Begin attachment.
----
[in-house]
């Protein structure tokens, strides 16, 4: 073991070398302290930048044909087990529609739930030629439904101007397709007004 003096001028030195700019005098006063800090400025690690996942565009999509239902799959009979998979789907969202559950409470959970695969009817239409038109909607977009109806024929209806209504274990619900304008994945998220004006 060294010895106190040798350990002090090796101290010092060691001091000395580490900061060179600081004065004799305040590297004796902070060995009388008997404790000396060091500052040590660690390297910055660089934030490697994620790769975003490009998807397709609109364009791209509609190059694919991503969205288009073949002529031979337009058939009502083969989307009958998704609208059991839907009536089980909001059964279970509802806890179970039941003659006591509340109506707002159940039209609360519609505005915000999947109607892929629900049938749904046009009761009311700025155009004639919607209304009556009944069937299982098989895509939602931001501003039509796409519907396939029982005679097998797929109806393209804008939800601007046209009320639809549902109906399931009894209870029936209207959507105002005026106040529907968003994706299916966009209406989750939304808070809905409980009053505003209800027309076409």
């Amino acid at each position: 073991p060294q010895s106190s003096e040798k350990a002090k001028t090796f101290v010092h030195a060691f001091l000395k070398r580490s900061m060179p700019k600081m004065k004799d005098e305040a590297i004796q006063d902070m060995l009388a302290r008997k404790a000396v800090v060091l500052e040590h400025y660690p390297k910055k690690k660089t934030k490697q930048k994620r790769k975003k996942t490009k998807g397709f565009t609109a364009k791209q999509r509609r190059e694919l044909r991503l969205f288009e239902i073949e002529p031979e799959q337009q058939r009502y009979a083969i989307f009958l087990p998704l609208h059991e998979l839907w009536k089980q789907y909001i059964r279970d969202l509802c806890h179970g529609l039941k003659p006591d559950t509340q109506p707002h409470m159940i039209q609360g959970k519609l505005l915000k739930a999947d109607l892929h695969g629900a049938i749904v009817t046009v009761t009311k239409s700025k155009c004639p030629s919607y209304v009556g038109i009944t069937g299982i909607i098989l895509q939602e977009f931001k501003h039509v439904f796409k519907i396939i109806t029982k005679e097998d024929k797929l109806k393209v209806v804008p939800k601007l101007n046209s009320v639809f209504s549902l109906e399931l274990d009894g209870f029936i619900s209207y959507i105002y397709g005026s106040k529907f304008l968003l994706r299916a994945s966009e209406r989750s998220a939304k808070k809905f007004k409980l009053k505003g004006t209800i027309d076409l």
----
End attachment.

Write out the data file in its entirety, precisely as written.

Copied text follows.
[in-house]
């Protein structure tokens, strides 16, 4: 073991070398302290930048044909087990529609739930030629439904101007397709007004 003096001028030195700019005098006063800090400025690690996942565009999509239902799959009979998979789907969202559950409470959970695969009817239409038109909607977009109806024929209806209504274990619900304008994945998220004006 060294010895106190040798350990002090090796101290010092060691001091000395580490900061060179600081004065004799305040590297004796902070060995009388008997404790000396060091500052040590660690390297910055660089934030490697994620790769975003490009998807397709609109364009791209509609190059694919991503969205288009073949002529031979337009058939009502083969989307009958998704609208059991839907009536089980909001059964279970509802806890179970039941003659006591509340109506707002159940039209609360519609505005915000999947109607892929629900049938749904046009009761009311700025155009004639919607209304009556009944069937299982098989895509939602931001501003039509796409519907396939029982005679097998797929109806393209804008939800601007046209009320639809549902109906399931009894209870029936209207959507105002005026106040529907968003994706299916966009209406989750939304808070809905409980009053505003209800027309076409």
């Amino acid at each position: 073991p060294q010895s106190s003096e040798k350990a002090k001028t090796f101290v010092h030195a060691f001091l000395k070398r580490s900061m060179p700019k600081m004065k004799d005098e305040a590297i004796q006063d902070m060995l009388a302290r008997k404790a000396v800090v060091l500052e040590h400025y660690p390297k910055k690690k660089t934030k490697q930048k994620r790769k975003k996942t490009k998807g397709f565009t609109a364009k791209q999509r509609r190059e694919l044909r991503l969205f288009e239902i073949e002529p031979e799959q337009q058939r009502y009979a083969i989307f009958l087990p998704l609208h059991e998979l839907w009536k089980q789907y909001i059964r279970d969202l509802c806890h179970g529609l039941k003659p006591d559950t509340q109506p707002h409470m159940i039209q609360g959970k519609l505005l915000k739930a999947d109607l892929h695969g629900a049938i749904v009817t046009v009761t009311k239409s700025k155009c004639p030629s919607y209304v009556g038109i009944t069937g299982i909607i098989l895509q939602e977009f931001k501003h039509v439904f796409k519907i396939i109806t029982k005679e097998d024929k797929l109806k393209v209806v804008p939800k601007l101007n046209s009320v639809f209504s549902l109906e399931l274990d009894g209870f029936i619900s209207y959507i105002y397709g005026s106040k529907f304008l968003l994706r299916a994945s966009e209406r989750s998220a939304k808070k809905f007004k409980l009053k505003g004006t209800i027309d076409l």